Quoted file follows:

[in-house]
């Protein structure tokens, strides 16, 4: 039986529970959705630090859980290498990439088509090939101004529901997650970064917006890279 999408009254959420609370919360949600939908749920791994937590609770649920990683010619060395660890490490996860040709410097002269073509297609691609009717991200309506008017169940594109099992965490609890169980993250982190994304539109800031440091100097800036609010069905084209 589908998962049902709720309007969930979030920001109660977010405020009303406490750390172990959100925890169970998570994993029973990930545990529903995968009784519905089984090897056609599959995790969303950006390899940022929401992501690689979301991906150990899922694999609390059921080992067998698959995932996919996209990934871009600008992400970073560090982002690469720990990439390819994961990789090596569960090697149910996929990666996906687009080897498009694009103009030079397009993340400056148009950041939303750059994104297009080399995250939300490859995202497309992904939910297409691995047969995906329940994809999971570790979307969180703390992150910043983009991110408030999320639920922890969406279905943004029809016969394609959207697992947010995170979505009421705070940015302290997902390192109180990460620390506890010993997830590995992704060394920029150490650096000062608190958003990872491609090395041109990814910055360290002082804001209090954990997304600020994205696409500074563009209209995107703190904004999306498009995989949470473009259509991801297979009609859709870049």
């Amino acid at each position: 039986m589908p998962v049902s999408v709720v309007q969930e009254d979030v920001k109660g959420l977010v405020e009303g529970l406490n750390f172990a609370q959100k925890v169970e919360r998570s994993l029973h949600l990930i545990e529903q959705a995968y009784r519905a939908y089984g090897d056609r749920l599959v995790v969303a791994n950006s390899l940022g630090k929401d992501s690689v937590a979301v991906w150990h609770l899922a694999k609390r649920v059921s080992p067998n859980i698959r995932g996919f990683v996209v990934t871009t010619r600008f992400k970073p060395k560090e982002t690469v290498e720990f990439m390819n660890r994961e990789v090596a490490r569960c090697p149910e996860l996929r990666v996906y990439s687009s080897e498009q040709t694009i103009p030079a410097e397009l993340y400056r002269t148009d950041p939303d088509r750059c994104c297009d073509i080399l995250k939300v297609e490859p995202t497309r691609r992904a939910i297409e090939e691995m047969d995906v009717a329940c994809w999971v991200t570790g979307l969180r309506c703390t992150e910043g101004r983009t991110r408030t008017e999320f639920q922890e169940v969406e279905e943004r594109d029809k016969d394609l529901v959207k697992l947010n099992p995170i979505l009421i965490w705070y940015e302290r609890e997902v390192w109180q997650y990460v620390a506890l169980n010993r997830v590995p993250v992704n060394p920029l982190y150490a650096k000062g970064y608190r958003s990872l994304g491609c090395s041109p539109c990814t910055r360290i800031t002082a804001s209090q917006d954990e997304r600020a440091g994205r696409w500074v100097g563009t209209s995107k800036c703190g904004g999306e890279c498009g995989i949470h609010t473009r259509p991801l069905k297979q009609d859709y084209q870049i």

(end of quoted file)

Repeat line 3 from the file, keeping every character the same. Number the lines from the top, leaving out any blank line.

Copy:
């Amino acid at each position: 039986m589908p998962v049902s999408v709720v309007q969930e009254d979030v920001k109660g959420l977010v405020e009303g529970l406490n750390f172990a609370q959100k925890v169970e919360r998570s994993l029973h949600l990930i545990e529903q959705a995968y009784r519905a939908y089984g090897d056609r749920l599959v995790v969303a791994n950006s390899l940022g630090k929401d992501s690689v937590a979301v991906w150990h609770l899922a694999k609390r649920v059921s080992p067998n859980i698959r995932g996919f990683v996209v990934t871009t010619r600008f992400k970073p060395k560090e982002t690469v290498e720990f990439m390819n660890r994961e990789v090596a490490r569960c090697p149910e996860l996929r990666v996906y990439s687009s080897e498009q040709t694009i103009p030079a410097e397009l993340y400056r002269t148009d950041p939303d088509r750059c994104c297009d073509i080399l995250k939300v297609e490859p995202t497309r691609r992904a939910i297409e090939e691995m047969d995906v009717a329940c994809w999971v991200t570790g979307l969180r309506c703390t992150e910043g101004r983009t991110r408030t008017e999320f639920q922890e169940v969406e279905e943004r594109d029809k016969d394609l529901v959207k697992l947010n099992p995170i979505l009421i965490w705070y940015e302290r609890e997902v390192w109180q997650y990460v620390a506890l169980n010993r997830v590995p993250v992704n060394p920029l982190y150490a650096k000062g970064y608190r958003s990872l994304g491609c090395s041109p539109c990814t910055r360290i800031t002082a804001s209090q917006d954990e997304r600020a440091g994205r696409w500074v100097g563009t209209s995107k800036c703190g904004g999306e890279c498009g995989i949470h609010t473009r259509p991801l069905k297979q009609d859709y084209q870049i």